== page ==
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    • dx100uk   You are absolutely correct. That's exactly what the wording is! And if that's the case then - happy days for me! However, I thought that:   1. This wording meant the conveyancing solicitor had to tell the council that the house was about to be sold so they were aware!   But you are saying that the council only needs to be informed AFTER the house has been sold? Can I tell the council that? [I think I've seen something on the internet that says I can, rather than the CS] Or do I need the conveyancing solicitor to contact the council?   2. That this wording wasn't a restriction K [as I'd looked at Schedule 4 of the Standard Forms of Restriction] and tried to match my wording to those listed - and thought restriction K was the closest.   3. That this was a non-standard restriction [and that's what the Land Registry told me too and that the restriction was not a Restriction K!!! [see extract below]   Please remember that when applying for a restriction not in standard form: it must always contain the words ‘is to be completed by  registration’ rather than ‘is to be registered’. This will serve to make the effect of the restriction clear. The term ‘registered’, where used in any of the standard form restrictions, means the completion of a registrable disposition by complying with the relevant registration requirements prescribed in Schedule 2 to the Land Registration Act 2002 (rule 91(3) of the Land Registration Rules 2003), but this statutory definition only applies to standard form restrictions. Please note that we will not accept restrictions not in standard form for registration that contain the words ‘is to be registered’ So I'm confused now. IF it is a restriction K - then the conveyancing solicitor doesn't have to do anything and I can let the council know. It seems it is dependent on the wording 'completed by registration' and 'is to be registered'??? Below is copied from Martin's MSE.  This relies again on the 'is to be registered' whereas my wording is ' completed by registration' which you say is restriction K and LR says is not.   I need to go to sleep now!   Thanks dx.   Extract from MSE below.   If your property is jointly owned a creditor will not be able to obtain a CO against you, they can only get what is called a restriction. The laws on Restrictions are totally different to Orders, the most important being there is NO OBLIGATION for you to pay any of the proceeds of the sale to the creditor. However, during the whole court process you go through the reference from all parties (especially the creditor) will be to charging order and NOT to restriction. This is done in order to decieve you believing you are stuck with a CO. However, not all solicitors are aware of the law in this regard and it is important that you raise this point with them in the first instance before proceeding with them Quote: Restriction The restriction which can be entered on the register where a charging order is made against one of joint proprietors is in the following form :- No disposition of the registered estate is to be registered without a certificate signed by the applicant for registration or his conveyancer that written notice of the disposition was given to [name of person with the benefit of the charging order] at [address for service], being the person with the benefit of /I]an interim[I/I]a final[I charging order on the beneficial interest of (name of judgment debtor) made by the (name of court) on (date) (Court reference.…).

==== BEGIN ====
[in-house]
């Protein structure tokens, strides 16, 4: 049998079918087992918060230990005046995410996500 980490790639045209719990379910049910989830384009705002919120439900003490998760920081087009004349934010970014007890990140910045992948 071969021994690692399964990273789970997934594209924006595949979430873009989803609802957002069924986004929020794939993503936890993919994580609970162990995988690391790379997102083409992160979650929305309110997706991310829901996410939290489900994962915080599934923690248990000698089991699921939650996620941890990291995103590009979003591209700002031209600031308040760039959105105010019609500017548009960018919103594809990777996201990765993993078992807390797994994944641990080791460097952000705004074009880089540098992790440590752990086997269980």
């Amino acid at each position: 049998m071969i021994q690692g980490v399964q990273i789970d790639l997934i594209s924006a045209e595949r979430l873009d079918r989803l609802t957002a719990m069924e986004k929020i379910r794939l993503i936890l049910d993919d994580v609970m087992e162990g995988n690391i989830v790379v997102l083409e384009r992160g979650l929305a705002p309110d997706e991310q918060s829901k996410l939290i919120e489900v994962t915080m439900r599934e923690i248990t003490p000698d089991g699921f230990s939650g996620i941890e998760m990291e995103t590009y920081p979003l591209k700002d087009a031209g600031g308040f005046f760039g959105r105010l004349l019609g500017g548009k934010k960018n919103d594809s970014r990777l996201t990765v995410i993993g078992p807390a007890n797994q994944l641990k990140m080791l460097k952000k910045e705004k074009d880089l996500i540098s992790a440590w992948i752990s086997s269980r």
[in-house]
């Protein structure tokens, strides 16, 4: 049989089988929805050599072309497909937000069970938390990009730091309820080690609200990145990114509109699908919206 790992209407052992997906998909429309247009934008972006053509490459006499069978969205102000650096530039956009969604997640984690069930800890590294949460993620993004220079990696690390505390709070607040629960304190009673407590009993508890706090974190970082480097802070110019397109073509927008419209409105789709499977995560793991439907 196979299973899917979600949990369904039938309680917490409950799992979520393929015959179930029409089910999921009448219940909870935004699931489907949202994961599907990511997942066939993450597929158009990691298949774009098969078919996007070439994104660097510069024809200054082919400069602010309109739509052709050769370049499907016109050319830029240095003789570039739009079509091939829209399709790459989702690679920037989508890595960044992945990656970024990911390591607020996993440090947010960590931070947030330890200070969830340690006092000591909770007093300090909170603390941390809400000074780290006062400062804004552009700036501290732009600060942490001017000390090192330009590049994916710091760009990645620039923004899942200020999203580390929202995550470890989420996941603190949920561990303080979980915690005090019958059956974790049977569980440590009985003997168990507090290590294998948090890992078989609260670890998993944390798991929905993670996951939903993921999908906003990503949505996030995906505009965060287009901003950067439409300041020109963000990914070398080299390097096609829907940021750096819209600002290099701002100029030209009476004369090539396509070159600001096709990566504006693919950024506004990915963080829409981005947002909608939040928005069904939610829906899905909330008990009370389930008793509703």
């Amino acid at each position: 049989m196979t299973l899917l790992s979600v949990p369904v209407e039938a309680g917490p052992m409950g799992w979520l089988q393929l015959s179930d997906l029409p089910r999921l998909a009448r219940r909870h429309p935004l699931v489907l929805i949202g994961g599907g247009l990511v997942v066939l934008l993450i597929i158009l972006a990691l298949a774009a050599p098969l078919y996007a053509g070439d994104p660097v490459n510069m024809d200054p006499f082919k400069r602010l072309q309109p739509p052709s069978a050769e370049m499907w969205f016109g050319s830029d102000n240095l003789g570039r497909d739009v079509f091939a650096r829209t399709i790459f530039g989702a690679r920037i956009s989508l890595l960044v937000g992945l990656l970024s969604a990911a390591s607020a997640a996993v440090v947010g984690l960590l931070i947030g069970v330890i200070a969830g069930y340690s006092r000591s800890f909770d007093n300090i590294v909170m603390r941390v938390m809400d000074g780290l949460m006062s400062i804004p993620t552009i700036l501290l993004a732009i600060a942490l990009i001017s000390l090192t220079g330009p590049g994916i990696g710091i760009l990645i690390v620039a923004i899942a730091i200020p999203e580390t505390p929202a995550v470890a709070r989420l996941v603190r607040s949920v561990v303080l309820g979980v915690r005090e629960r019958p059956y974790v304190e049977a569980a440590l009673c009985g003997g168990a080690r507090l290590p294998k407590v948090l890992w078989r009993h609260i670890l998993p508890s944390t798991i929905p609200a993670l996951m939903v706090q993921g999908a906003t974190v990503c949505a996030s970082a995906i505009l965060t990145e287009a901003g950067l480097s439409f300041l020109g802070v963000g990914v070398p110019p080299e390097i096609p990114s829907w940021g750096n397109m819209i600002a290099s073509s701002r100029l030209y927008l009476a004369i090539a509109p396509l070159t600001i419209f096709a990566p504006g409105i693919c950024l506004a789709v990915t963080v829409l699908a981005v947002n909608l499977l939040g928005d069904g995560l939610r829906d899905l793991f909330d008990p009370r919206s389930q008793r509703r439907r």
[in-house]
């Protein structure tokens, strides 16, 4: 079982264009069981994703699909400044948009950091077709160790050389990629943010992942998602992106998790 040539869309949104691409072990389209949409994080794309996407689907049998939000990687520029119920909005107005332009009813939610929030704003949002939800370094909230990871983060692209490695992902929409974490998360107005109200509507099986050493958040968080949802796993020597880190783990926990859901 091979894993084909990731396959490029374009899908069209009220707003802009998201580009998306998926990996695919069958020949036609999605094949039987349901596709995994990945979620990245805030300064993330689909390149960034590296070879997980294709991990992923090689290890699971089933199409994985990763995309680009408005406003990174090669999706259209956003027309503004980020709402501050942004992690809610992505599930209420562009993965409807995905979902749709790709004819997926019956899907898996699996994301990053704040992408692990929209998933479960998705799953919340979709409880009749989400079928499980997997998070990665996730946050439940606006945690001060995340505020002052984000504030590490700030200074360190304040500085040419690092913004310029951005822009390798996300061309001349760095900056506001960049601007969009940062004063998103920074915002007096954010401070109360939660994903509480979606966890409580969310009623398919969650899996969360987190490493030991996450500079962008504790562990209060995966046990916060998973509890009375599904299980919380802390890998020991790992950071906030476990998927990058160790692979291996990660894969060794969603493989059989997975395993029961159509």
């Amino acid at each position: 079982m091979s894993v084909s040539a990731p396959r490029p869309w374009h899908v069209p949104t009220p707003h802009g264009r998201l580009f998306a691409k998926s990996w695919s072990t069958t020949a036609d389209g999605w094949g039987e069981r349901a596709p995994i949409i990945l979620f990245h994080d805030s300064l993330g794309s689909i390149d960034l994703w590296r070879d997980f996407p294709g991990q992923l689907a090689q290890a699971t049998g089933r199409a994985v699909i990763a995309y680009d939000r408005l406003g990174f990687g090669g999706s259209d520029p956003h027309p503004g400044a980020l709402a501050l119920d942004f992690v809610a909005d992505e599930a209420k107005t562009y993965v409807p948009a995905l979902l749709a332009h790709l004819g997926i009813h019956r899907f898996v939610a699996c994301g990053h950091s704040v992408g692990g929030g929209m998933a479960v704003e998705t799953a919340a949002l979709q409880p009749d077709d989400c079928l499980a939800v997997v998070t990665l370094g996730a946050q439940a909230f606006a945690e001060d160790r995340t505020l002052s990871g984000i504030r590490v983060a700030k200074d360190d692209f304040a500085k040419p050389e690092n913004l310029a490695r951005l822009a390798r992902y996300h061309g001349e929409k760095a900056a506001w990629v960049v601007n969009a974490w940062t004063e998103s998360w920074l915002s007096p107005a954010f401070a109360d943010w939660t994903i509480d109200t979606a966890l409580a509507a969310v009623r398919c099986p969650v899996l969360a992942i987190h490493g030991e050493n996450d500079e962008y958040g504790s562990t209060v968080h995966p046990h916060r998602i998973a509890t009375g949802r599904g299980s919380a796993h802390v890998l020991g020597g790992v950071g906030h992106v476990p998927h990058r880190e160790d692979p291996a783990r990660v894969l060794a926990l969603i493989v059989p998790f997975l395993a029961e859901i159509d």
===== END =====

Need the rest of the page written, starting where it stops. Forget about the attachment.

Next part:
• Hi Tony,   Please ensure YF does NOT acknowledge any debt  when confirming their new address.   They should simply state, " Please note my new address, as shown above."   Do not say anything about "a debt owed", or "the money you are chasing."   Do nothing that resets the SB Clock - ie acknowledging the debt and causing probs for the next 6 years.